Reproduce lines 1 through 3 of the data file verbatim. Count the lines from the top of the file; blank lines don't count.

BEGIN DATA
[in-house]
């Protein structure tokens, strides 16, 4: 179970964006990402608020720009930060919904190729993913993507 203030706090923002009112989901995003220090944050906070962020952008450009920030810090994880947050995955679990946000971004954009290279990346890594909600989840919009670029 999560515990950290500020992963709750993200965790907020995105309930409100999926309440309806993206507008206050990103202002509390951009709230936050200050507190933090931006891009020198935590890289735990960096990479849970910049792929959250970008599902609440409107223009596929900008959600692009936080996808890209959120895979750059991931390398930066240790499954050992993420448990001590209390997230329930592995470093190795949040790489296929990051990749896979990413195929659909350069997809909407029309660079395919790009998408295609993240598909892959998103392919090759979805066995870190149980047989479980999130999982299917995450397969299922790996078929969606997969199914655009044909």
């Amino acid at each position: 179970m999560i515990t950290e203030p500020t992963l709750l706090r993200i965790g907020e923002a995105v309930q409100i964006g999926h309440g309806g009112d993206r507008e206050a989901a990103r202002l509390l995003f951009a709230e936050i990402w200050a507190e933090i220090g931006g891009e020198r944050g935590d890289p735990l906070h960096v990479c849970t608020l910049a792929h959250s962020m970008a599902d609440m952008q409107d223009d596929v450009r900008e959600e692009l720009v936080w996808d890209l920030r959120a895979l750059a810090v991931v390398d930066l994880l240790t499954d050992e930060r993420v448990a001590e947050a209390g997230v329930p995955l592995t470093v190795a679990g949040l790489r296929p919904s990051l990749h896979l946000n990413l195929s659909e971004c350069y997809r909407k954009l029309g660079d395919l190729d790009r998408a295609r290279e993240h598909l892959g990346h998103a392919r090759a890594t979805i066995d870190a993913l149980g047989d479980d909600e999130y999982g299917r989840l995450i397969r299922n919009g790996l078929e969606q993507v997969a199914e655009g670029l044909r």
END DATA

[in-house]
């Protein structure tokens, strides 16, 4: 179970964006990402608020720009930060919904190729993913993507 203030706090923002009112989901995003220090944050906070962020952008450009920030810090994880947050995955679990946000971004954009290279990346890594909600989840919009670029 999560515990950290500020992963709750993200965790907020995105309930409100999926309440309806993206507008206050990103202002509390951009709230936050200050507190933090931006891009020198935590890289735990960096990479849970910049792929959250970008599902609440409107223009596929900008959600692009936080996808890209959120895979750059991931390398930066240790499954050992993420448990001590209390997230329930592995470093190795949040790489296929990051990749896979990413195929659909350069997809909407029309660079395919790009998408295609993240598909892959998103392919090759979805066995870190149980047989479980999130999982299917995450397969299922790996078929969606997969199914655009044909």
């Amino acid at each position: 179970m999560i515990t950290e203030p500020t992963l709750l706090r993200i965790g907020e923002a995105v309930q409100i964006g999926h309440g309806g009112d993206r507008e206050a989901a990103r202002l509390l995003f951009a709230e936050i990402w200050a507190e933090i220090g931006g891009e020198r944050g935590d890289p735990l906070h960096v990479c849970t608020l910049a792929h959250s962020m970008a599902d609440m952008q409107d223009d596929v450009r900008e959600e692009l720009v936080w996808d890209l920030r959120a895979l750059a810090v991931v390398d930066l994880l240790t499954d050992e930060r993420v448990a001590e947050a209390g997230v329930p995955l592995t470093v190795a679990g949040l790489r296929p919904s990051l990749h896979l946000n990413l195929s659909e971004c350069y997809r909407k954009l029309g660079d395919l190729d790009r998408a295609r290279e993240h598909l892959g990346h998103a392919r090759a890594t979805i066995d870190a993913l149980g047989d479980d909600e999130y999982g299917r989840l995450i397969r299922n919009g790996l078929e969606q993507v997969a199914e655009g670029l044909r």